The MA Program

Our MA curriculum is divided into two phases as well. Phase one, which is the students’ first year, places emphasis upon the basic training in sociology. Therefore, besides three compulsory courses—Sociological Classics, Issues of Southern Society, and Sociological Methodology—the professors from our department will offer other core courses in sociology according to the students’ needs. These include Economic Sociology, Sociology of Gender, Welfare Sociology, Sociology of Immigration, Sociology of Asian Society, Political Sociology, Sociology of Culture, Sociology of the Family, Anthropology and Sociology of Religion, etc. These courses are generally similar to the BA courses, and are designed to cultivate the students’ basic sociological knowledge and allow them to develop their own interests.

In phase two, the courses are primarily designed to combine independent studies with mentoring and apprenticeship, which on the one hand furthers the students’ sociological knowledge, and on the other sharpens their thesis writing skills.

In designing research topics, we stick to our department’s principle of “southern sociology” and provide topics concerning various fields, including Migration and Social Welfare Policy, Industrial Cluster Studies, Social Movements, Gender and Labor, Political Economy, Globalization and Local Development, Taiwan and Asia, Postcolonial Research, Comparative Studies of Markets and Social Classes, Transnational Migration, Cultural Anthropology, Gender and Politics, Labor Studies, Immigration Economics, Immigration and Culture, Population and Family Changes, Community Research, and so on (new courses will be gradually added to the curriculum). After the first year’s basic training in sociology, the students will then be able to find topics that tally with our institute’s goals and the students’ own interests, and then strengthen their research and thesis writing skills under the professors’ guidance.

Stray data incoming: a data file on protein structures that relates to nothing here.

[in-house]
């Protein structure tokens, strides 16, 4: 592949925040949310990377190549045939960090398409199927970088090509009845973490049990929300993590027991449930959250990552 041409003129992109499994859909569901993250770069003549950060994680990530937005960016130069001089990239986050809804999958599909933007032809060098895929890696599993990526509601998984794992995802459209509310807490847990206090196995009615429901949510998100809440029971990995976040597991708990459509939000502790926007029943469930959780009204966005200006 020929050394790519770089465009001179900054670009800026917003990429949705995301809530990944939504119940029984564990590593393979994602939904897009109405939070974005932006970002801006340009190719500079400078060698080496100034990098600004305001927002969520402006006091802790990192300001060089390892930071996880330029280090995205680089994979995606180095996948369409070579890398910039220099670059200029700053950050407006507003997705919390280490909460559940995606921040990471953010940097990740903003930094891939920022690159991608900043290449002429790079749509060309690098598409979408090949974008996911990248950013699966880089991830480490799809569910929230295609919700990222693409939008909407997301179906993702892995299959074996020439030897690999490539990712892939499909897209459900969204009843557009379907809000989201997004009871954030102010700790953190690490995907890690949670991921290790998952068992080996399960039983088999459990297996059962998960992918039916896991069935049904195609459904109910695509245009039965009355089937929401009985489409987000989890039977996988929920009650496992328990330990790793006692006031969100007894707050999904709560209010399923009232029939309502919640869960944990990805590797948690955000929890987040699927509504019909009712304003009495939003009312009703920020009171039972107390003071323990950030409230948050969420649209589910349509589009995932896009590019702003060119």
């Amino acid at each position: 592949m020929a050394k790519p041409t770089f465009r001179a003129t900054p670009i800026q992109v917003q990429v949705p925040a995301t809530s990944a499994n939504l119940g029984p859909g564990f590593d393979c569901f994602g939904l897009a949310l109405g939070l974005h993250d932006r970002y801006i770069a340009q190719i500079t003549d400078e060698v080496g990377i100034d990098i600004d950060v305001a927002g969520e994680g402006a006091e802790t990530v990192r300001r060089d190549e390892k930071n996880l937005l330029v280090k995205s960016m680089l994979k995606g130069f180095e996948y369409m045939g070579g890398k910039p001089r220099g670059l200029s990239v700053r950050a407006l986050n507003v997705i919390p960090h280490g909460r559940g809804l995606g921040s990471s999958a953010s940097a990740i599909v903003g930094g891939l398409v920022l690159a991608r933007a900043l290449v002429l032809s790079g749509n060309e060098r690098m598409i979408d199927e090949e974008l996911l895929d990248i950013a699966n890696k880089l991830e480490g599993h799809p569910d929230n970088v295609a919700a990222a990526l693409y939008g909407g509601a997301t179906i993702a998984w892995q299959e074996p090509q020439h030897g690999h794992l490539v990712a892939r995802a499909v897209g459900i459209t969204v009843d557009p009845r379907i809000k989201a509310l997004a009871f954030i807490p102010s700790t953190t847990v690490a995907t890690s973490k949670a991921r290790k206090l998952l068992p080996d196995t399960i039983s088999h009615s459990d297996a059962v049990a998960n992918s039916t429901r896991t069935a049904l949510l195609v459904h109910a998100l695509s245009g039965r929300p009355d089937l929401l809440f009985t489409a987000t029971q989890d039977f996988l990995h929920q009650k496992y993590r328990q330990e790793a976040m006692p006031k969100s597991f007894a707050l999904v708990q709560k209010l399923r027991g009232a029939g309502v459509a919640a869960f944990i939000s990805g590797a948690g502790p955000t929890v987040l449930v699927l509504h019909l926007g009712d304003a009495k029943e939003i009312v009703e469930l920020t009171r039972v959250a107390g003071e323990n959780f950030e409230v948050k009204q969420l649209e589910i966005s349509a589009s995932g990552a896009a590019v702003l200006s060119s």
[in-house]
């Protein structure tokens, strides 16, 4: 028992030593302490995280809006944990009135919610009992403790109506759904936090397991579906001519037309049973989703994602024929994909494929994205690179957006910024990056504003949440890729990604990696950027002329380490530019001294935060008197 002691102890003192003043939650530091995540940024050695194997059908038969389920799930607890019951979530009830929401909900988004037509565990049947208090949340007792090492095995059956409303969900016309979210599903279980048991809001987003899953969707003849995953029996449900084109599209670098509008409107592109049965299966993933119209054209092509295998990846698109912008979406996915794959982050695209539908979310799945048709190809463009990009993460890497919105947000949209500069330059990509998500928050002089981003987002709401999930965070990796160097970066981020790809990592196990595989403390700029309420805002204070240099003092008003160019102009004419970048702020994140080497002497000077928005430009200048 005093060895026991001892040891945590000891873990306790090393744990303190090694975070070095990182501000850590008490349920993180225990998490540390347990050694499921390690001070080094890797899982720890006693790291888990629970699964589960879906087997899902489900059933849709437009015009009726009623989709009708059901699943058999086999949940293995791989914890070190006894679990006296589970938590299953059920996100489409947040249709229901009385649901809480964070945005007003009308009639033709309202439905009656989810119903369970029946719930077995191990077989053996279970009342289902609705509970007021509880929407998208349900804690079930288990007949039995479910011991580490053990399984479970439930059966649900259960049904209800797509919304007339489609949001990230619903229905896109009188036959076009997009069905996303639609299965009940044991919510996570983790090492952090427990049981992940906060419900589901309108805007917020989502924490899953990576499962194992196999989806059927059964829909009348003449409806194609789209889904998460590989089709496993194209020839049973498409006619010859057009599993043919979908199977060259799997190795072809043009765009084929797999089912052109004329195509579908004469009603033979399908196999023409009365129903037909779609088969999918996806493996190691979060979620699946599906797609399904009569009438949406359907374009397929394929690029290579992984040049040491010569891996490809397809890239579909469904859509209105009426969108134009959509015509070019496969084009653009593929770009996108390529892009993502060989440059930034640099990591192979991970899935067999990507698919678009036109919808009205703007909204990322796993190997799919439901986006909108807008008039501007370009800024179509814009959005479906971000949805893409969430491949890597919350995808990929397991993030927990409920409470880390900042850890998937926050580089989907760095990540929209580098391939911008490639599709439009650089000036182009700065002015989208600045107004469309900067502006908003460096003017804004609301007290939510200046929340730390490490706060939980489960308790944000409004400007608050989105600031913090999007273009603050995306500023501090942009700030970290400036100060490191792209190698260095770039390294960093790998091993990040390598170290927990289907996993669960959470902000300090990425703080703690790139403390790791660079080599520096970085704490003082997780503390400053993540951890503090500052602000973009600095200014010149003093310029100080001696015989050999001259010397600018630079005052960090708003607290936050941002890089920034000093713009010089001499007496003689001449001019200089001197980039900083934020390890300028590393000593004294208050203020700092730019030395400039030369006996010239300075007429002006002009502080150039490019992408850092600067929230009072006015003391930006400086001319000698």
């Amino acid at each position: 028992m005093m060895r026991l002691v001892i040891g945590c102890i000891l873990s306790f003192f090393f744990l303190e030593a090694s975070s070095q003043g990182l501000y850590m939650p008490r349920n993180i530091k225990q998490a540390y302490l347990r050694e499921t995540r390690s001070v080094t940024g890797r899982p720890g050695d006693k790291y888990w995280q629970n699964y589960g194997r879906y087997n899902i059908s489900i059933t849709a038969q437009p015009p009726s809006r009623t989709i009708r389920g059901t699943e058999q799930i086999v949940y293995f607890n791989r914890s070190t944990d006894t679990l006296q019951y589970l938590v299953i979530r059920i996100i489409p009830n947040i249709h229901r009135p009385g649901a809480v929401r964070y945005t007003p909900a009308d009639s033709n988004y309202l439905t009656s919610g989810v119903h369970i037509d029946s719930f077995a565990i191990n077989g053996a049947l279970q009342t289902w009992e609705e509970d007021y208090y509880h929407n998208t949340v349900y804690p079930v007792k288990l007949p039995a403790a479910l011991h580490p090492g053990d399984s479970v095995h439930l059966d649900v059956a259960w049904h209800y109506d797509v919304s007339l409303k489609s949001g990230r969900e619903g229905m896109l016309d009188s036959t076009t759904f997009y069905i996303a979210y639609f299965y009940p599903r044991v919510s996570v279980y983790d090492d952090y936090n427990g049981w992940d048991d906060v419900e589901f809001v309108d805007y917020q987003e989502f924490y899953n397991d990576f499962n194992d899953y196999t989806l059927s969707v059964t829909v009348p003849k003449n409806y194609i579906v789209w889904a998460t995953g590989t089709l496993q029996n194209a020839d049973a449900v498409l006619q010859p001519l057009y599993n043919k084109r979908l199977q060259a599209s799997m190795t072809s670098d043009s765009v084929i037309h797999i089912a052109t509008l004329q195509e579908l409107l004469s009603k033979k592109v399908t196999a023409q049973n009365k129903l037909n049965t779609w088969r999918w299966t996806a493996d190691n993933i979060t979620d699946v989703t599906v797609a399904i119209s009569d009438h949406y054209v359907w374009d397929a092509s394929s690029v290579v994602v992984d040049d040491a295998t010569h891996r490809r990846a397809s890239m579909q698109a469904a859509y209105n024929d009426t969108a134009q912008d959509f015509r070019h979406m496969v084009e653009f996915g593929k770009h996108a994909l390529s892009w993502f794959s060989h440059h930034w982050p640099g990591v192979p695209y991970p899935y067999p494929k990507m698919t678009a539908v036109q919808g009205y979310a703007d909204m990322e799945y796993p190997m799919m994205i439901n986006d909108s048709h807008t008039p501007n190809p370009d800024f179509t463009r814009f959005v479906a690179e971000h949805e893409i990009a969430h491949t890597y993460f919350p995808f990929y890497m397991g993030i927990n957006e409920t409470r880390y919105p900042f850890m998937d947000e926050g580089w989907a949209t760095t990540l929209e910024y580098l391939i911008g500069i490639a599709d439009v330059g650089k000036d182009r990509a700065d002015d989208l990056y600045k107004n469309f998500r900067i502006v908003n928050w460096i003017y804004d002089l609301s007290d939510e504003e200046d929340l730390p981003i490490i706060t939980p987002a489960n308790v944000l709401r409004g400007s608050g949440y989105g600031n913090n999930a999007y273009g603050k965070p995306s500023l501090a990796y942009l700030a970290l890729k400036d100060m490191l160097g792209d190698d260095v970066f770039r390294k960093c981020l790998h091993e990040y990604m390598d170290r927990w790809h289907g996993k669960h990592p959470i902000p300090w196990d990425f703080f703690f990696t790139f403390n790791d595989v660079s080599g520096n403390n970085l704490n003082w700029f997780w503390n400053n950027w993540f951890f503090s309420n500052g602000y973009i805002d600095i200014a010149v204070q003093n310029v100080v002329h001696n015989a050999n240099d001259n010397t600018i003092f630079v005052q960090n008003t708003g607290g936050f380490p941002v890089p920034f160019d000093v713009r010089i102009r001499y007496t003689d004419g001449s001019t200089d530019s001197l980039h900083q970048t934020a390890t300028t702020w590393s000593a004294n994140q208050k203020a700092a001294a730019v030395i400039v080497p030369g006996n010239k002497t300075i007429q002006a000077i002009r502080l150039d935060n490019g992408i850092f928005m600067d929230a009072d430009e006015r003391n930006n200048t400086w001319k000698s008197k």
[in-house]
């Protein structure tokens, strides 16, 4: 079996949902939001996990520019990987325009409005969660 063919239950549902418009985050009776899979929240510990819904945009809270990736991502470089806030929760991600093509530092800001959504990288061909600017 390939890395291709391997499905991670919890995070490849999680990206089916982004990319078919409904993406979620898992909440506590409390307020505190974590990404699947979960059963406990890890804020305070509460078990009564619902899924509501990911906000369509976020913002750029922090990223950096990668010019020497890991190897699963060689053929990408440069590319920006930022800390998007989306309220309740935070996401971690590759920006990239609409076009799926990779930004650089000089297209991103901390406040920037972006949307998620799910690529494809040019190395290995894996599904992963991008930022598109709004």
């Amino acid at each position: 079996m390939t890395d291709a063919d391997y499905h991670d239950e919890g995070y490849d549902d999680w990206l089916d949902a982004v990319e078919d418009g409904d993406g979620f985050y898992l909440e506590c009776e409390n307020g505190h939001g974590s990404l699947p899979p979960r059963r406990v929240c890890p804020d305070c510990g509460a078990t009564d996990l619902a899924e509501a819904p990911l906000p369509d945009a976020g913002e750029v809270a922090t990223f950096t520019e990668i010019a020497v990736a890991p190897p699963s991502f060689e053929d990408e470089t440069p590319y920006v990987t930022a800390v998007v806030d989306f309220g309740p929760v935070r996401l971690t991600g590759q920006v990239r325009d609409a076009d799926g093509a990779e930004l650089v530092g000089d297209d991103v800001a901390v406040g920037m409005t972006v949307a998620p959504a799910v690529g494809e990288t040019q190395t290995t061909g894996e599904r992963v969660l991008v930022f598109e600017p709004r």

Besides offering professional courses in sociology, our department also offers Issues of Southern Society, a course mainly made up of various lectures, in order to draw our students closer to current sociological research and the perspectives of southern sociology. This allows the students to follow the department’s current research emphases when they choose a thesis topic in their second year.

The current graduation requirement for our MA program is 28 credits: 10 credits from required courses, and 18 credits from optional courses.

The following is the structure chart of our department’s MA curriculum.


Read more